What are Thought Forms?

Thought Forms are ordinary concepts carried by language that historically have been shown to be able to guide abstract thinking in the direction of greater complexity as is required for more deeply understanding a specific event, (problem-) situation, configuration, design or totality seen as an ingredient of the real world. Since this world is in constant flux – not only ‘change’ but ‘transformation’ – thought forms (TFs) are tools (vehicles) by which to grasp not only the context in which such change and transformation occurs but also the processes by which they occur and the impact these processes have on re-configuring the relationships by which the constitutive elements of the real world are held together as a totality.

For instance, a notion like ‘unceasing change’ [thought form or TF 1], is a universal template for thinking and speaking about change as a never-ending occurrence which makes what is thought and done at a specific time into a mere moment of the flow that carries events and situations into their next appearance in consciousness. In other words, the concept of unceasing change is a template for dialoguing with oneself and others about the real world from a specific perspective, that of Process (which is the moment of dialectic TF 1 refers to).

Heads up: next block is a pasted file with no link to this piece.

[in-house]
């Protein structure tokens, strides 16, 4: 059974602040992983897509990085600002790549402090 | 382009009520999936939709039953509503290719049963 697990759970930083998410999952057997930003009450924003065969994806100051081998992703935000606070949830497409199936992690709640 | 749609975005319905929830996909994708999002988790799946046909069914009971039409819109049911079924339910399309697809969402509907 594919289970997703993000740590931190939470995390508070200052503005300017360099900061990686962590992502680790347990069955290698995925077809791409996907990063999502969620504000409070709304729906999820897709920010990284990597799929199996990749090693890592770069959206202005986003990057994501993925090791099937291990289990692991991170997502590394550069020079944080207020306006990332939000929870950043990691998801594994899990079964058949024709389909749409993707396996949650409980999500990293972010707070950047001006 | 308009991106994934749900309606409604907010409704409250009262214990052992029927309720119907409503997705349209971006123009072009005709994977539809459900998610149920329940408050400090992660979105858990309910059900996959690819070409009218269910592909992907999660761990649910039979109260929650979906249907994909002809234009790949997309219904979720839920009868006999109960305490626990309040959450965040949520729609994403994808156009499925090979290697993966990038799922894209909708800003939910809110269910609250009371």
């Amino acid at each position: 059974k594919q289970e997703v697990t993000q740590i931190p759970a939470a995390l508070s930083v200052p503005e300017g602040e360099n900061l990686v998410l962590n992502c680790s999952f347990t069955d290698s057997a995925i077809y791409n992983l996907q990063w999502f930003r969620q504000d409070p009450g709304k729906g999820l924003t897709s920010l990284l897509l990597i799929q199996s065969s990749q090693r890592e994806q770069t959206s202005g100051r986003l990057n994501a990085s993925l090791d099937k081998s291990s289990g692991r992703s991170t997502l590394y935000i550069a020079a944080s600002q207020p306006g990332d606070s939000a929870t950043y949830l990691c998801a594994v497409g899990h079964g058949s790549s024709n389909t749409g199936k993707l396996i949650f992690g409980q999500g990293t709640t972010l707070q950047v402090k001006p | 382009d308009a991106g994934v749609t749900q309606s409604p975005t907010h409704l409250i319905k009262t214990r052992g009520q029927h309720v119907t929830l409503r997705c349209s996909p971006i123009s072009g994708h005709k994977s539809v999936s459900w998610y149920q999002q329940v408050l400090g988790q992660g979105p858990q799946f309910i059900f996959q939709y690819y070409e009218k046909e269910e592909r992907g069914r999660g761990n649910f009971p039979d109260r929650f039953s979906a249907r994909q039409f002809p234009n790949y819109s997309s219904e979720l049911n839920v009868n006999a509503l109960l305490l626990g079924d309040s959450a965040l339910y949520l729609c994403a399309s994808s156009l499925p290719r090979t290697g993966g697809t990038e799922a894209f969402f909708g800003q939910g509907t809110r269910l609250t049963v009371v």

Since each of the four moments of dialectic has its own peculiar (proprietary) set of TFs which unfold it, when deciding to work with 7 TFs in each moment of dialectic, we arrive – as in the Dialectical Thought Form Framework — at a set of 28 TFs that form the repertory of a dialectical thinker. These TFs are intrinsically linked since movements-in-thought naturally flow from one moment of dialectic (or class of thought forms) to another.

In the natural attempt of consciousness to act holistically and systemically, any subject matter can therefore be addressed from 28 different perspectives each of which potentially includes the others as next steps in consciousness. In a situation of dialogue, different TFs will be put forth by different dialogue partners, so that a reflection on group or team dialogue will have the effect of naturally broadening “what is said” (i.e., what has been created as an aspect of the real world) into a consecutively broader and deeper way of constructing that world.